Today, my guest blogger is Danny Gillan, author of the brilliant new novel Scratch, which I have just finished reading and can highly recommend. Read his unique (to say the least) take on e-book publishing, his own style of marketing and how he tackles the ‘profanity clause’ on the Amazon forums by inventing some new words.
Kindling an Interest
Many thanks to Susanne for inviting me here to have a moan and a grumble, I mean write a balanced and objective blog post.
Yep, I’ve jumped on the Kindle bandwagon. Enticed by tales of thousands of sales and generous royalty rates, I recently stuck up my second novel, Scratch, and sat back, waiting for the cheques to roll in.
I did it for various reasons. Or at least I could pretend I did. My experience with ‘traditional’ publishing didn’t go too well with my first novel, Will You Love Me Tomorrow, so I could say that’s what put me off this route and made me go out on my own. I could also say that my writing is far too unique and experimental to find a place on celeb hungry trad publishers’ lists. I could even say that I’m joining the band of hardy pioneers blazing a trail into the ‘new’ publishing model because I’m all cool and stuff. I could say all of that, but it would be bollocks (especially the ‘unique and experimental’ thing).
I put Scratch on Kindle for two reasons and two reasons only. I’m lazy, and I’m skint. I want some easy money, and I want it on a monthly basis – a modest second income to supplement my extremely modest first income. Not too much to ask, surely? So, to achieve this, do I spend months (or years) sending samples out and failing to get an agent, or do I put the book on Kindle for relatively little expense or effort? Guess which one I chose.
So, what now? The book is there, it’s got a good cover, it’s a reasonable price, it’s not the worst book ever written. When does the cash arrive? Seriously, when?
That’s when the ‘lazy’ bit started falling apart. I quickly learned from other writers that, to get any kind of buzz going about the book, I would have to dive headlong into the world of self-promotion and, more specifically, the Amazon Kindle Forums. ‘Get your name known’. ‘Take part in discussions’. ‘Look for threads with people who’d like your writing style and genre’. All sounds fair enough. ‘But, whatever you do, don’t push the book too obviously’. Huh?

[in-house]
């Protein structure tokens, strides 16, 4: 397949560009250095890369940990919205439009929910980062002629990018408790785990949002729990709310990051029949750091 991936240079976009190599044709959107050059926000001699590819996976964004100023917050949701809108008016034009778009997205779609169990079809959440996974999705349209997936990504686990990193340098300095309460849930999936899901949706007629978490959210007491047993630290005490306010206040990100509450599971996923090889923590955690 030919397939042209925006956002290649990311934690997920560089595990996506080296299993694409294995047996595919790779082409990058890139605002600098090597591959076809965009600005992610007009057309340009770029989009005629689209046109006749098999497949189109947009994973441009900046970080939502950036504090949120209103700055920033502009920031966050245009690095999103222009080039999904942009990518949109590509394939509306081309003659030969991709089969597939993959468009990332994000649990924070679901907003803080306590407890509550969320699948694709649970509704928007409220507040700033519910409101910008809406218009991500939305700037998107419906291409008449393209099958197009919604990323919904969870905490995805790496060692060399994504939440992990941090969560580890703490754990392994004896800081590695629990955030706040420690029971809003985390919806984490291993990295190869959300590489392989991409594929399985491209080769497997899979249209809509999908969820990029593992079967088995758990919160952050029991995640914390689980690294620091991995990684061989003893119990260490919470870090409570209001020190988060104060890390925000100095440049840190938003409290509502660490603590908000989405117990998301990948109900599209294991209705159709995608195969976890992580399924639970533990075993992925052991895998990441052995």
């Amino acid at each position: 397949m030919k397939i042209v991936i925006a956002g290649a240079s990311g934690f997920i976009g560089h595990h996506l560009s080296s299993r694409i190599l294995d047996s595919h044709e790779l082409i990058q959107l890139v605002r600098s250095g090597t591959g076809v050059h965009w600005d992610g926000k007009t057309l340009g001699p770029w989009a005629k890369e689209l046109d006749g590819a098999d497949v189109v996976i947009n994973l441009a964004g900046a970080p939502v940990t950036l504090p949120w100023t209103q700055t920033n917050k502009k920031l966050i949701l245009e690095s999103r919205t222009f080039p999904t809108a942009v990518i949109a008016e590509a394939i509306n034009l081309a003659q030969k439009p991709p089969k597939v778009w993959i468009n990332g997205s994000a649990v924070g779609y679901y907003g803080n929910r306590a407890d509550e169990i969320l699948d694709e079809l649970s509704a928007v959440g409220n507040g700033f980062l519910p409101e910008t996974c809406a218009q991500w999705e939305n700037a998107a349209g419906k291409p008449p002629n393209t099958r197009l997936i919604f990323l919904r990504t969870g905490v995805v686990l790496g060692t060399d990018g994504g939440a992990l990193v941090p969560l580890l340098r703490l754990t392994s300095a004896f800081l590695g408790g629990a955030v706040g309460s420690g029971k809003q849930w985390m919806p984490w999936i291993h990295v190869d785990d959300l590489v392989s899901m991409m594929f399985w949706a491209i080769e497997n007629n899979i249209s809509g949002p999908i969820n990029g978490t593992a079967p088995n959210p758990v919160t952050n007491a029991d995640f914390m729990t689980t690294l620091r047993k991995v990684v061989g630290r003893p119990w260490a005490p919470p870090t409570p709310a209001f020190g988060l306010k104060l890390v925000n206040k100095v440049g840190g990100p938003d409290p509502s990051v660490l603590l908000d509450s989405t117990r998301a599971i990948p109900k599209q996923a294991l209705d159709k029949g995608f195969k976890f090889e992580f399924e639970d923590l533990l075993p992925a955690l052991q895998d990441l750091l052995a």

I quickly learned there is a highly vocal and significantly large number of Kindle Forum contributors who actively, and sometimes viciously, dislike authors who use the forums to promote their book(s). This seemed a bit odd to me, but again, fair enough. Apparently the best strategy is to simply become a regular forum user and hope that sales will be achieved through some sort of osmosis. A bit like Bruce Lee’s technique of ‘fighting without fighting’ (wee Scratch reference, there), we must master the art of ‘promoting without promoting’. I’ve barely mastered the art of feeding myself, so this was a daunting prospect.
But, needs must. So, armed with a bottle of red wine and a willingness to make friends with complete strangers for entirely selfish purposes, I found what seemed like a relatively ‘author friendly’ thread on the Amazon US forum and said hello. I even got away with mentioning Scratch a few times. It was all going very well and I was pleased with these early efforts. A few people even said they’d download a sample of the book. Excellent! This was going to be easy. There were a few users who seemed to be a bit cheeky about each other for no reason I could fathom, but that happens everywhere.
I had some fun making up new swear words to get round Amazon’s ‘decency’ policies (I am Glaswegian). I joked I could become the thread ‘bouncer’ to fend off trolls. It was all very jolly. Then I noticed that the ‘cheeky’ stuff was getting a bit personal between some users. Hmm, I thought. Why are they ripping into each other like that? I did a little digging and discovered that I had inadvertently landed myself smack in the middle of one of the fabled ‘flame wars’ of which legends tell, between two competing factions from different threads who had seemingly been involved in a prolonged and bloody battle for months. Oops. I then had a wee look at the other camp’s ‘home’ thread to discover I had apparently been added to numerous people’s ‘do not buy’ lists because of the made up swearing and the fact they thought I was taking sides. Again, oops. I did what all decent, honourable people would do is such circumstances and ran away, never to return.
So, not the best start, after all. I learned a valuable lesson on that strange, corpse-strewn night, though – people take this shit awful seriously. For me, the internet has always been about trying out jokes and taking the piss out of my online mates as they do the same back to me. Not on Amazon, it seems. Oh no. I’ve since been far more reticent to jump in, all ‘farktwits’ blazing. I just respond to anyone who asks me a question and try to mention Scratch when I think I can pretend it’s relevant to the discussion. Then go back to Facebook to have a swear, take the piss and try out jokes.
It’s not so easy, this self-promotion thing. The slightly baffling factor, though, is that I sold more copies in theUS that night than on any since. Maybe I should have kept calling people ‘bastiging iceholes’ and making enemies, after all. Dunno.
Anyway, back to the subject at hand. When does the cash arrive?
Meet Danny on hos own amazing blog.
He is also the deputy editor of Words With Jam, an informative online magazine for readers and writers.